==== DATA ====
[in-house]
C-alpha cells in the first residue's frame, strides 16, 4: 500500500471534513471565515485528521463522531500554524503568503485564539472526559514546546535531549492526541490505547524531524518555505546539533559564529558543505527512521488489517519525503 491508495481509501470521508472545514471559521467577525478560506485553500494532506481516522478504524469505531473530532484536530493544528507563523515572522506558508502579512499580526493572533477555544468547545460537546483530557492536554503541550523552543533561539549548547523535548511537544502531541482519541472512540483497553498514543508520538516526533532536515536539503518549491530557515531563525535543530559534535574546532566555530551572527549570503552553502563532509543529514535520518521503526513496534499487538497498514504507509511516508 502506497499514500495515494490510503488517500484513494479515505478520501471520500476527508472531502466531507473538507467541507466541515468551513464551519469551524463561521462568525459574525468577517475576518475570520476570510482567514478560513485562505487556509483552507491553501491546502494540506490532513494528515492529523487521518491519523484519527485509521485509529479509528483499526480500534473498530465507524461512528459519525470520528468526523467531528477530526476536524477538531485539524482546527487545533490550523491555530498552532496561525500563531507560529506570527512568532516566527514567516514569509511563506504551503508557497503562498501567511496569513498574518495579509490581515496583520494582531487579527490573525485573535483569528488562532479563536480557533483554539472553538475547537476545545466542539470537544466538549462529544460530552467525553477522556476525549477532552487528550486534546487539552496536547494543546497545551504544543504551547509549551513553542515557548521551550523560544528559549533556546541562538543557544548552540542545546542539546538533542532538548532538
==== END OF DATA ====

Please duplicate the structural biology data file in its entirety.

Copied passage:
[in-house]
C-alpha cells in the first residue's frame, strides 16, 4: 500500500471534513471565515485528521463522531500554524503568503485564539472526559514546546535531549492526541490505547524531524518555505546539533559564529558543505527512521488489517519525503 491508495481509501470521508472545514471559521467577525478560506485553500494532506481516522478504524469505531473530532484536530493544528507563523515572522506558508502579512499580526493572533477555544468547545460537546483530557492536554503541550523552543533561539549548547523535548511537544502531541482519541472512540483497553498514543508520538516526533532536515536539503518549491530557515531563525535543530559534535574546532566555530551572527549570503552553502563532509543529514535520518521503526513496534499487538497498514504507509511516508 502506497499514500495515494490510503488517500484513494479515505478520501471520500476527508472531502466531507473538507467541507466541515468551513464551519469551524463561521462568525459574525468577517475576518475570520476570510482567514478560513485562505487556509483552507491553501491546502494540506490532513494528515492529523487521518491519523484519527485509521485509529479509528483499526480500534473498530465507524461512528459519525470520528468526523467531528477530526476536524477538531485539524482546527487545533490550523491555530498552532496561525500563531507560529506570527512568532516566527514567516514569509511563506504551503508557497503562498501567511496569513498574518495579509490581515496583520494582531487579527490573525485573535483569528488562532479563536480557533483554539472553538475547537476545545466542539470537544466538549462529544460530552467525553477522556476525549477532552487528550486534546487539552496536547494543546497545551504544543504551547509549551513553542515557548521551550523560544528559549533556546541562538543557544548552540542545546542539546538533542532538548532538